Take a look at the indicators he presented to show that the economy has indeed turned around.
First of let us ignore the 2016 figures, they are projections. The fiscal balance means the amount by which total government spending exceeds revenue. Primary balance is government revenue less government spending on everything else except paying interests on debt. Current account balance is the difference between exports and imports and between monies received from abroad and monies sent abroad. As can be seen, these figures are reducing and for the sake of simplicity, let’s say it’s good.
The portion of tax revenue used to pay wages is also reducing. Good. A falling interest rate on a 91-day treasury bill means demand for it is high. This could signal that there is a lack of alternative investments in the economy, but it means the government is able to borrow cheaper in the market so in some way, it’s good. Observe the inflation and growth rate. I will get to that later.
Look at the blue dashed line in the chart above, it shows that the rate at which our debt is growing has really dipped – from 46% in 2014 to 2% by November 2015. Good. However, our debt to GDP ratio is 72.6%. With external debt being 43% of GDP. Bad. Now to the cedi.
The above chart shows that the cedi has stabilised against the US dollar since September 2015. Good.
Now to the reason why you clicked the headline. Has the economy turned around? No. What has turned around is economic management. The government is doing better than before in its goal of fiscal discipline but it does not mean the economy is doing better. Let me explain.
In order to determine if an economy is healthy or not, we have to look at employment, growth and inflation (among others). I have stopped using the unemployment figures from the Labour Module of the Ghana Living Standards Survey 6 since the president said in a media address that the nation does not have employment figures. I presume the figures are not fit for purpose. But the absence of this important statistic has taken out one of the most important standards by which an economy can be judged. So let me painfully skip.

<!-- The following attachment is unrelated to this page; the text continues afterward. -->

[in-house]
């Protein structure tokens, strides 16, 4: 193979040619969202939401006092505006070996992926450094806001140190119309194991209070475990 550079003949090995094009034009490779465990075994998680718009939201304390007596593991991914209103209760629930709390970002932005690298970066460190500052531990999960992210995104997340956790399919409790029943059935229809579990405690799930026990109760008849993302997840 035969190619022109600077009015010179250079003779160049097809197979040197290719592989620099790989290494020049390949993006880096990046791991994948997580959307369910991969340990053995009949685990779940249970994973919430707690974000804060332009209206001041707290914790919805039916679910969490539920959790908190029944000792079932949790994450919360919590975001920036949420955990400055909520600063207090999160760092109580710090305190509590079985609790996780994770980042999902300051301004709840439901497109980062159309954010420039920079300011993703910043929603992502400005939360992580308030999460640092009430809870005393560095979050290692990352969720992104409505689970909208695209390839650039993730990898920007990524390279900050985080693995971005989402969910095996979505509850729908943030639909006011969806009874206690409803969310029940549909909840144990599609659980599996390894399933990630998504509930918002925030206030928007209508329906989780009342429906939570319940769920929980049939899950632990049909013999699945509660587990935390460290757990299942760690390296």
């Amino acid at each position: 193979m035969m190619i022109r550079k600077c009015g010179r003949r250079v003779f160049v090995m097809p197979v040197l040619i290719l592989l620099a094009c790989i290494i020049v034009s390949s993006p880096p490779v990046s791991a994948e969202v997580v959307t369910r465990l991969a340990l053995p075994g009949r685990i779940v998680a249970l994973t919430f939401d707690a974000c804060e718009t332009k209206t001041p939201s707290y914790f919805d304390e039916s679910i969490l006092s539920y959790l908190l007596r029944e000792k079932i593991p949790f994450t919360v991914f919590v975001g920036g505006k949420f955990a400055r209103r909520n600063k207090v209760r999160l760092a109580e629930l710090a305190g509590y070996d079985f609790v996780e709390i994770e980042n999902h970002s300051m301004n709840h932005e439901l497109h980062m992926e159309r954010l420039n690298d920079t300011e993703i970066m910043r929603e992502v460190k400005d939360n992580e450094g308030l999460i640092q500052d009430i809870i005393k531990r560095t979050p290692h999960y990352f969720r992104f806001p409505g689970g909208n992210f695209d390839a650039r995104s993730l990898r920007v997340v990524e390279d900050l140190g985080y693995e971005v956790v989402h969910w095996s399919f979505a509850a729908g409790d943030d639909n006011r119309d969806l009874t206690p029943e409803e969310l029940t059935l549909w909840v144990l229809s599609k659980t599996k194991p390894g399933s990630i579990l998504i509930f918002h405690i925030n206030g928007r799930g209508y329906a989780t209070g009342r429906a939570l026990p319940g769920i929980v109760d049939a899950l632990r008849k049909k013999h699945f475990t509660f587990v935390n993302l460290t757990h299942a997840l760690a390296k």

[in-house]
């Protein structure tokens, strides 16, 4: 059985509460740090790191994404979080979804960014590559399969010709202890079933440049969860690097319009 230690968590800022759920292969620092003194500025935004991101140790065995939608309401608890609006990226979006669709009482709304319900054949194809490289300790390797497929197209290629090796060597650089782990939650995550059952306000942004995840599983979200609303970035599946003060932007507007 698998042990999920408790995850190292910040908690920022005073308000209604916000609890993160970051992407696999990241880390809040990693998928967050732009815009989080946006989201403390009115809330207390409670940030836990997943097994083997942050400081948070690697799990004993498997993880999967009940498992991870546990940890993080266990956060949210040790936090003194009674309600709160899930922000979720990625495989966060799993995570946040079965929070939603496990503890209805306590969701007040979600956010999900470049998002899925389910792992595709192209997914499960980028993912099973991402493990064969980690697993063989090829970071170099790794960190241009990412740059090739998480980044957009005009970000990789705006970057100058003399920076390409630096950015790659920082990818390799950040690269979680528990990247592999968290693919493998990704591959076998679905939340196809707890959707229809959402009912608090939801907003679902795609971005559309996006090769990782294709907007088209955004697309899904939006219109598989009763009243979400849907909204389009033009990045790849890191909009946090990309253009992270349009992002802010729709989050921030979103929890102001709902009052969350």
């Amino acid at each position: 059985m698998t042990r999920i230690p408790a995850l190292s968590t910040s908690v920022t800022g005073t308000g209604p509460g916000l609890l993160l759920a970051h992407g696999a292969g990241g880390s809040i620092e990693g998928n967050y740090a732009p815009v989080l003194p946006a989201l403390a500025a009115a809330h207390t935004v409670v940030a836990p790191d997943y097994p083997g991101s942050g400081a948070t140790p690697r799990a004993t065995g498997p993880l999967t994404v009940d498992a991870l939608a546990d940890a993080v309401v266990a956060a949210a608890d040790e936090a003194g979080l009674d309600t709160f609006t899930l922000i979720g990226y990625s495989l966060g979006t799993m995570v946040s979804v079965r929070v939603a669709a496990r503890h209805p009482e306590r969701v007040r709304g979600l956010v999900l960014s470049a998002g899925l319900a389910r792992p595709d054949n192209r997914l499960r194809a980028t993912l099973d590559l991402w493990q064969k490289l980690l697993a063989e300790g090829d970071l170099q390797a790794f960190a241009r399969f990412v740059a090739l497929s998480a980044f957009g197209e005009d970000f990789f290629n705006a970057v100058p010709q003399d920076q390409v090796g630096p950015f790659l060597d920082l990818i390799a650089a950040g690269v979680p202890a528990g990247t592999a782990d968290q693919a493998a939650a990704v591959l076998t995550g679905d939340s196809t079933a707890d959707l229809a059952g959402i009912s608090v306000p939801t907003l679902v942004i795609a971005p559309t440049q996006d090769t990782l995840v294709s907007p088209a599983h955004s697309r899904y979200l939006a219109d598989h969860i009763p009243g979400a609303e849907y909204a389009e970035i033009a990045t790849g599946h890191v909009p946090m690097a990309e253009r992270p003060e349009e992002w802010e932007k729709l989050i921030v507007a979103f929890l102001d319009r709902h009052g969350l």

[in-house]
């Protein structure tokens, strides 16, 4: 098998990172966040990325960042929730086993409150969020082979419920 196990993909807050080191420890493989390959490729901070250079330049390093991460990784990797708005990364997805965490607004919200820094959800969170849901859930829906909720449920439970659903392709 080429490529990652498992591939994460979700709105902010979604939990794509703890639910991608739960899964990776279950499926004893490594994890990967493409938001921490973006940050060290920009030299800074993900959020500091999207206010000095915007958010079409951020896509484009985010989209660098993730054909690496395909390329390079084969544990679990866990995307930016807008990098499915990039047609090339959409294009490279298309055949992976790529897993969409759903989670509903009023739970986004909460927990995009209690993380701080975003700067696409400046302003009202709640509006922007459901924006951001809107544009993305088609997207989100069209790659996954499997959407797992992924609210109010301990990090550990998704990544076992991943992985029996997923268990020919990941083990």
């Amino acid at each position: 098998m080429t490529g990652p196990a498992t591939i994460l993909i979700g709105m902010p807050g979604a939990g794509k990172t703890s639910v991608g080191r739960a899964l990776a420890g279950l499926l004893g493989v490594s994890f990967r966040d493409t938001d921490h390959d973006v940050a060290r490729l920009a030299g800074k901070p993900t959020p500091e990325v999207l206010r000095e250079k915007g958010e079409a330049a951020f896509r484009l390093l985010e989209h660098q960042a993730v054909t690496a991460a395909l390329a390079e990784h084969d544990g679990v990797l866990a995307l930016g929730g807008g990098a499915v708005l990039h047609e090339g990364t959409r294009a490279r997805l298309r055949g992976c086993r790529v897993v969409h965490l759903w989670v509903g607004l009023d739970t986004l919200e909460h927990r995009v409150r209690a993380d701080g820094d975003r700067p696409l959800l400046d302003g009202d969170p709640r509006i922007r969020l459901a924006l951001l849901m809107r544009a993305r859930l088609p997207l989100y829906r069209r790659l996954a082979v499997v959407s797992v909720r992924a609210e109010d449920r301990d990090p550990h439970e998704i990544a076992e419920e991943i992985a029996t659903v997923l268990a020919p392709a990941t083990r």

Now to inflation. See the chart below.
On the face of it, 17% inflation in 2014 and 17.7% inflation in 2015 shows some consistency. But look at the policy rate, the rate at which the central bank lends to banks. Keep in mind that theoretically the policy rate is supposed to make borrowing expensive and therefore lead to less money in the system which will then reduce inflation by reducing the money chasing goods and services. This rate was at 21% in November 2014, it’s currently at 26% and yet the inflation rate has stabilised, not reduced. This can barely be called a turnaround.
Finally, let’s look at growth. The tentative growth rate for 2015 was 4.1%. Considering the IMF predicted a Sub-Saharan average growth rate of 3.75%, 4.1% isn’t hopeless especially since 2014 was 4%. But we have witnessed a fall from the 8% of 2012 and 7.3% of 2013. 4.1% is simply not the rate at which a developing country with a population growth rate of 2.1% and an unemployment problem should be growing. So let’s go back to growing at 7-8% and I’ll call it a turnaround.
In summary, the government is doing better on the fiscal management side compared to 2012-2014 but the economy has not turned around based on growth and inflation figures.
Update: Since I wrote this, it has been reported that inflation for January is 19%. Perhaps this is the increase in utility bills and transport fares taking effect but it shows that the government’s inflation target is going to be harder to achieve than they plan.